Frontier Communications will soon debut a new 100 Mbps service tier in the Connecticut markets the company acquired from AT&T. During the company's earnings call earlier this month CEO Daniel McCarthy confirmed those plans but did not reveal any pricing details for the new service.
As part of its now-completed acquisition of DirecTV, AT&T has promised to build fiber to 14 million customer locations in the next four years. But according to company executives, that buildout will be far quicker and less expensive than the company's initial fiber efforts. "We're not building under the previous fiber models used by some of our competitors," said John Stankey, CEO of AT&T's Entertainment and Internet Services division. "We've executed a variety of different market builds over the last 18 months. This is a new deployment model and it yields returns that were unachievable 10 years ago."
Now that AT&T's deal with DirecTV is done and the company is moving to bundle wireless service with a national video offering, financial and industry analysts are divided over whether or not AT&Ts wireless business will see any material benefit from doing so.
No one got everything they wanted out of the FCC's rules, including broadcasters. The FCC is trying to balance numerous competing interests. However, I think it's in every carrier's best interest to show up next year. Carriers will be sorry for years to come if they don't.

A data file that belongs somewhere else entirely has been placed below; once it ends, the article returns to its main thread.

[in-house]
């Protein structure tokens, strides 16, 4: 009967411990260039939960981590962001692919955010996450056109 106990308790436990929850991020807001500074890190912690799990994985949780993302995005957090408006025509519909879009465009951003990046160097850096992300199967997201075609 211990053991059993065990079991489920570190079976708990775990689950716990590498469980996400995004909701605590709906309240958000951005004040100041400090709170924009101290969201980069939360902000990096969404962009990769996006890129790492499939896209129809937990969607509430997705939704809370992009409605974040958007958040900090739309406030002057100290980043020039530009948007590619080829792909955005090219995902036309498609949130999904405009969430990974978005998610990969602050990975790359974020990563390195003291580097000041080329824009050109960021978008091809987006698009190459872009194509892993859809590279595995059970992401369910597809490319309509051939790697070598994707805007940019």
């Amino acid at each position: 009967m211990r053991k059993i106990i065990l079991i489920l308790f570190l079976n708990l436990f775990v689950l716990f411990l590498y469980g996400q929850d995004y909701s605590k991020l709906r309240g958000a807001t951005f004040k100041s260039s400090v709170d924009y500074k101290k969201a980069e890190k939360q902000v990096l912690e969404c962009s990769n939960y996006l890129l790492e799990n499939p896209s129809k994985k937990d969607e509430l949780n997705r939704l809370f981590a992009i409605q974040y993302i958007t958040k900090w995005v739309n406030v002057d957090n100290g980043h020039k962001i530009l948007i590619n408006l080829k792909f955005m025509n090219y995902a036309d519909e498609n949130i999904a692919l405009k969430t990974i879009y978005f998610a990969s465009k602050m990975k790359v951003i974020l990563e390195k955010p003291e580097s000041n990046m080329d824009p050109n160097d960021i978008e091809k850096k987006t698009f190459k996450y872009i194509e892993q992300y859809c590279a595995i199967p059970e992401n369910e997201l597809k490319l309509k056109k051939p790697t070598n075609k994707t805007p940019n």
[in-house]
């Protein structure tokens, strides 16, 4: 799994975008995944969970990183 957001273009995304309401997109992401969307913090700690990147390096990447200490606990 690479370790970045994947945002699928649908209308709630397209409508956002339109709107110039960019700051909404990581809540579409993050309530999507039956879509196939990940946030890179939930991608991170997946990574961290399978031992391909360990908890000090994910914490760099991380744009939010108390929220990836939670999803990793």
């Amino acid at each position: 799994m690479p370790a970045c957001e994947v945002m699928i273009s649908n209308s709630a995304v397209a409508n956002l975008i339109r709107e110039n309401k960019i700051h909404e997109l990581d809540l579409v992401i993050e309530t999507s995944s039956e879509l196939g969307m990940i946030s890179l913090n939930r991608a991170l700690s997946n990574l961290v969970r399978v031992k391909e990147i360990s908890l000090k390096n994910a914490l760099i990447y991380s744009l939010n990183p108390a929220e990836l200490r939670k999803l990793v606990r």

John Donovan, senior EVP of AT&T's technology and operations, said the carrier's move to software-defined networking (SDN) is already beginning to pay off. Specifically, he said the operator's new SDN-powered Network on Demand feature, which allows businesses to increase and decrease the amount of bandwidth they need in real time, has led to a "95 percent improvement in provisioning cycle times."
John Donovan, senior EVP of AT&T's technology and operations, said the carrier is rapidly moving to deploy software-defined networking (SDN) into its mobile network to lower the company's networking costs.
In July, the nation's wireless carriers spent an estimated $183.4 million on TV advertising, down $450,000 from June. Who spent the biggest chunk of that money?
AT&T's Ralph de la Vega said the carrier is not focused on trying to get customers to switch to AT&T from rival carriers. Instead, he said the carrier is working to retain its high-value wireless customers.
AT&T said it plans to stop investing in its U-verse CPE platform and will instead use a "derivative" of DirecTV's in-home equipment to create a new, in-home TV product that the company said will display content from AT&T and others. The company also said users would be able to access the same content while outside the home.
Both AT&T and Verizon currently have thousands of workers working without contracts while company management and the labor unions attempt to negotiate a resolution to contract disputes. Interestingly, both companies' stock prices are fairly stable and investors seem unconcerned about the threat of a strike.